Volume 4, Number 4 - April 4, 2006

Every once in a while, as we search for the silver bullet in the torrent of new management books flying off the shelves and onto the Flavor of the Month trash heaps, it is good to remind ourselves of the contributions of Mr. Deming. Many are fundamental to Toyota Production System and to Leadership. My favorite of his “14 points”
is his first.

“Create constancy of purpose to the continuous improvement of products and service, focusing on long range
needs rather than only short term profitability, with the aim to become competitive, to stay in business, and to provide jobs.”

Sounds simple, yet so few organizations demonstrate it. Constancy of purpose means that quality decisions are not situational. End of month quality is the same as beginning of month. It means that the long term benefit of the organization is not sacrificed to hit quarterly targets. It means having your eye on the competition, regardless of its source, with plans to stay ahead. Constancy of purpose doesn’t require the threat of a customer leaving to implement viable corrective actions based on root cause. It means that while your team may argue about how best to accomplish it, no one is confused about the commitment to deliver reliable quality. It means no decision is made knowing that it will negatively impact quality to the customer.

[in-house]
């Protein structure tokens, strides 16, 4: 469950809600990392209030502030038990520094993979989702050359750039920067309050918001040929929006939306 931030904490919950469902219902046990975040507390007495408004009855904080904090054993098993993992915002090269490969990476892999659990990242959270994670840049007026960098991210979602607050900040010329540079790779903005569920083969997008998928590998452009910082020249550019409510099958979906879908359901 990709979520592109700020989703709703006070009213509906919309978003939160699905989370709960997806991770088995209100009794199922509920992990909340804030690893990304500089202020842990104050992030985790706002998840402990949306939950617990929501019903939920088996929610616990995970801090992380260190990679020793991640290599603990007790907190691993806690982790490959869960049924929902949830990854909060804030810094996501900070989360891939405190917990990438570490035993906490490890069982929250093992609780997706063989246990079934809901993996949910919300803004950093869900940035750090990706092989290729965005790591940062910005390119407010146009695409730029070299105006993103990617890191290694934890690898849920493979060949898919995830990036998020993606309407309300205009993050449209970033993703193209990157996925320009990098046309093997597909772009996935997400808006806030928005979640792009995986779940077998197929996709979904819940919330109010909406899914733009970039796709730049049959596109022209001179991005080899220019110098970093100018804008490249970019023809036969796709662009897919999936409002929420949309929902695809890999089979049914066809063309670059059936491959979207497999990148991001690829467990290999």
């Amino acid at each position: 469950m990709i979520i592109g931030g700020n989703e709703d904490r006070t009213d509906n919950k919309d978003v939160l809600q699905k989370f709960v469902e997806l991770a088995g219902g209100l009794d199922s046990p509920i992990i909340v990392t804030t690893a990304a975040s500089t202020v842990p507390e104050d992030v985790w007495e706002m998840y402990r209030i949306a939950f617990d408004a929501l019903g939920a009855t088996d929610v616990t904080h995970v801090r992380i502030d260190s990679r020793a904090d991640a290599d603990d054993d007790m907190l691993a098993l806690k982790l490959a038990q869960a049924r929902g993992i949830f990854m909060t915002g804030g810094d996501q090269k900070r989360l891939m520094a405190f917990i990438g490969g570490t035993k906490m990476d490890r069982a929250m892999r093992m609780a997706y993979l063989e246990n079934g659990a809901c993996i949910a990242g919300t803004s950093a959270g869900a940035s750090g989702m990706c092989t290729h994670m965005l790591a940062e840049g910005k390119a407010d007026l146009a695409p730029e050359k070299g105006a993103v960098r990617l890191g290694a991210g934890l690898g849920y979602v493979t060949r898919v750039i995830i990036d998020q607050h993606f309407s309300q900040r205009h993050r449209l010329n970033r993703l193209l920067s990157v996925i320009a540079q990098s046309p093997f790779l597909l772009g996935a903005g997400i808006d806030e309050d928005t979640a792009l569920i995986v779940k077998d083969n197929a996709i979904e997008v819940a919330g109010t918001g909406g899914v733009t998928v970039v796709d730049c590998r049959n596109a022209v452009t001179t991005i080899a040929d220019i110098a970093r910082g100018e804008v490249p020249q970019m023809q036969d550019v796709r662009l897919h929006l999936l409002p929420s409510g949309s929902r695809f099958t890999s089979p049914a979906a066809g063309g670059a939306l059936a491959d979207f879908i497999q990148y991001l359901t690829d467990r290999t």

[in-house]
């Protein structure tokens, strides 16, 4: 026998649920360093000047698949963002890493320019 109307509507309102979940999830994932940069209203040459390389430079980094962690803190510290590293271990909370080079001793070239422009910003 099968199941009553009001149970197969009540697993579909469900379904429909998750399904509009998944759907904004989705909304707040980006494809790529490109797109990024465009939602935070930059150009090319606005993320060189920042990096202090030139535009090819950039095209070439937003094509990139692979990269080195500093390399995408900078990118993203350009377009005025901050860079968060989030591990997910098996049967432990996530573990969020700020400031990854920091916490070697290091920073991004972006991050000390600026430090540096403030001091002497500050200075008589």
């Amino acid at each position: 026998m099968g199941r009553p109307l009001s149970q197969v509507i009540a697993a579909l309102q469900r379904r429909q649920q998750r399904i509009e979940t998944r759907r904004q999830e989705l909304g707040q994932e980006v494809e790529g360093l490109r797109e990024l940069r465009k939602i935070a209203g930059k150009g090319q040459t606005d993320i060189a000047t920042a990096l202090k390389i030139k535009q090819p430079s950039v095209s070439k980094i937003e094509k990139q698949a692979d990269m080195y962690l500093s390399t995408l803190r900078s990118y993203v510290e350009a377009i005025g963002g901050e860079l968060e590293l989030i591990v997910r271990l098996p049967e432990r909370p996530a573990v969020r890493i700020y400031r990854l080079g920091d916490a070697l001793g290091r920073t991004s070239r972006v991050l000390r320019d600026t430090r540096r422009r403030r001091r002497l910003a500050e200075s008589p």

Employees know when that constancy is absent, as do customers and suppliers. Constancy of purpose can only exist when leadership lives it, demonstrates it, and won’t accept anything else. Do your employees, suppliers and customers see constancy of purpose in you?

The United States boycotted the Olympics in 1980 to protest Russian military involvement in the internal affairs of Afghanistan. In 1984 Russia boycotted those same games, held in Los Angeles, in an apparently retaliatory response. China chose that year to return to the Olympics for the first time since the early 1950’s.

Beijing is the site of the 2008 summer Olympics. While China wants to leverage the games to enhance its image as a modern contributor to the world economy, others will want to use the games to highlight its human rights violations and relations with Taiwan and Tibet. American Business has invested heavily in China, and wants to see a strong and predictable environment. Technologists will push to have television and high speed internet in every Chinese home, enabling a huge domestic audience for the games and equally huge market share and profits for the technology companies that participate.

There is a lot riding on those games. Somehow the word “games” doesn’t seem to describe the impact those 17 days in August 2008 will likely have.

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